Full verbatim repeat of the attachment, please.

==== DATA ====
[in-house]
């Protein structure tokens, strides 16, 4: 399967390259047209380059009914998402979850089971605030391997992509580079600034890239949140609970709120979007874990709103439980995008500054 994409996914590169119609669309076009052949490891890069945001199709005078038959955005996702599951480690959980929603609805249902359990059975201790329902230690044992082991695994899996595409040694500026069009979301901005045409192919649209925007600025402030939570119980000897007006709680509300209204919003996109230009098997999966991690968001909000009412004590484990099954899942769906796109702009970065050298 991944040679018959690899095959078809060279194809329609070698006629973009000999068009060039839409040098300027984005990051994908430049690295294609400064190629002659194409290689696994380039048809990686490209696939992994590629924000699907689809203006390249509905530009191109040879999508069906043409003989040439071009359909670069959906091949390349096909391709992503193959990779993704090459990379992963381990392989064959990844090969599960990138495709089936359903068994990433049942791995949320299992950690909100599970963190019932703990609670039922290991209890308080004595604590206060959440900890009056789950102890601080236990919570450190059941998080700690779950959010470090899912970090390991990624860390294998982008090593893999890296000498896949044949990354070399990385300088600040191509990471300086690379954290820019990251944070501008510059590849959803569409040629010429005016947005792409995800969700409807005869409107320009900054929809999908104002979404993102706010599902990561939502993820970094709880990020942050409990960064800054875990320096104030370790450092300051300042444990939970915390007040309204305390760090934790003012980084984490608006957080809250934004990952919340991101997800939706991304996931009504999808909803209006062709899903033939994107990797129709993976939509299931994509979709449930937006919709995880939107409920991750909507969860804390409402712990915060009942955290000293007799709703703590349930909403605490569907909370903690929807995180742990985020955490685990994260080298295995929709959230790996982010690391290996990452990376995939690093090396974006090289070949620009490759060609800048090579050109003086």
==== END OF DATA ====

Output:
[in-house]
């Protein structure tokens, strides 16, 4: 399967390259047209380059009914998402979850089971605030391997992509580079600034890239949140609970709120979007874990709103439980995008500054 994409996914590169119609669309076009052949490891890069945001199709005078038959955005996702599951480690959980929603609805249902359990059975201790329902230690044992082991695994899996595409040694500026069009979301901005045409192919649209925007600025402030939570119980000897007006709680509300209204919003996109230009098997999966991690968001909000009412004590484990099954899942769906796109702009970065050298 991944040679018959690899095959078809060279194809329609070698006629973009000999068009060039839409040098300027984005990051994908430049690295294609400064190629002659194409290689696994380039048809990686490209696939992994590629924000699907689809203006390249509905530009191109040879999508069906043409003989040439071009359909670069959906091949390349096909391709992503193959990779993704090459990379992963381990392989064959990844090969599960990138495709089936359903068994990433049942791995949320299992950690909100599970963190019932703990609670039922290991209890308080004595604590206060959440900890009056789950102890601080236990919570450190059941998080700690779950959010470090899912970090390991990624860390294998982008090593893999890296000498896949044949990354070399990385300088600040191509990471300086690379954290820019990251944070501008510059590849959803569409040629010429005016947005792409995800969700409807005869409107320009900054929809999908104002979404993102706010599902990561939502993820970094709880990020942050409990960064800054875990320096104030370790450092300051300042444990939970915390007040309204305390760090934790003012980084984490608006957080809250934004990952919340991101997800939706991304996931009504999808909803209006062709899903033939994107990797129709993976939509299931994509979709449930937006919709995880939107409920991750909507969860804390409402712990915060009942955290000293007799709703703590349930909403605490569907909370903690929807995180742990985020955490685990994260080298295995929709959230790996982010690391290996990452990376995939690093090396974006090289070949620009490759060609800048090579050109003086």